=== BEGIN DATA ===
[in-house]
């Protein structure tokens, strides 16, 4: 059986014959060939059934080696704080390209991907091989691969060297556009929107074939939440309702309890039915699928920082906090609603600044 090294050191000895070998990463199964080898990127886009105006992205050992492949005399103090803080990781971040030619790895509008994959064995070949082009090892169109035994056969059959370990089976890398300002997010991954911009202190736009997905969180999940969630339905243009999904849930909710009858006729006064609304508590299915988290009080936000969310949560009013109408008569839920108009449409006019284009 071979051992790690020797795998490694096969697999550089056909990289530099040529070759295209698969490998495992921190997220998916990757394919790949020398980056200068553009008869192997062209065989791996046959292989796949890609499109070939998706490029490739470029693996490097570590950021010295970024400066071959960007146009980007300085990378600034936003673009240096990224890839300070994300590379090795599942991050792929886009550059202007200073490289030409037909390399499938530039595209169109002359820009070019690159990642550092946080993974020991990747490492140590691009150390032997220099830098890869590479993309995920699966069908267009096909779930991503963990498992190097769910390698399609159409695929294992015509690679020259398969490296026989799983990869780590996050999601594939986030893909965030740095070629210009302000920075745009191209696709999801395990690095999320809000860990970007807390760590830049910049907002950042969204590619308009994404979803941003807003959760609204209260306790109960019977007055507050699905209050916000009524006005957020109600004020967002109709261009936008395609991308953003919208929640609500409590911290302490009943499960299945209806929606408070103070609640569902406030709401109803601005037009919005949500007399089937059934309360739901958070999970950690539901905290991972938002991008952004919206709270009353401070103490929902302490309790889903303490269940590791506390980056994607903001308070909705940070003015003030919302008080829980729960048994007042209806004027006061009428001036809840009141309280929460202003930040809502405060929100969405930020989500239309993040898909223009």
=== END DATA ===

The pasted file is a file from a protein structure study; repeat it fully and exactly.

[in-house]
């Protein structure tokens, strides 16, 4: 059986014959060939059934080696704080390209991907091989691969060297556009929107074939939440309702309890039915699928920082906090609603600044 090294050191000895070998990463199964080898990127886009105006992205050992492949005399103090803080990781971040030619790895509008994959064995070949082009090892169109035994056969059959370990089976890398300002997010991954911009202190736009997905969180999940969630339905243009999904849930909710009858006729006064609304508590299915988290009080936000969310949560009013109408008569839920108009449409006019284009 071979051992790690020797795998490694096969697999550089056909990289530099040529070759295209698969490998495992921190997220998916990757394919790949020398980056200068553009008869192997062209065989791996046959292989796949890609499109070939998706490029490739470029693996490097570590950021010295970024400066071959960007146009980007300085990378600034936003673009240096990224890839300070994300590379090795599942991050792929886009550059202007200073490289030409037909390399499938530039595209169109002359820009070019690159990642550092946080993974020991990747490492140590691009150390032997220099830098890869590479993309995920699966069908267009096909779930991503963990498992190097769910390698399609159409695929294992015509690679020259398969490296026989799983990869780590996050999601594939986030893909965030740095070629210009302000920075745009191209696709999801395990690095999320809000860990970007807390760590830049910049907002950042969204590619308009994404979803941003807003959760609204209260306790109960019977007055507050699905209050916000009524006005957020109600004020967002109709261009936008395609991308953003919208929640609500409590911290302490009943499960299945209806929606408070103070609640569902406030709401109803601005037009919005949500007399089937059934309360739901958070999970950690539901905290991972938002991008952004919206709270009353401070103490929902302490309790889903303490269940590791506390980056994607903001308070909705940070003015003030919302008080829980729960048994007042209806004027006061009428001036809840009141309280929460202003930040809502405060929100969405930020989500239309993040898909223009």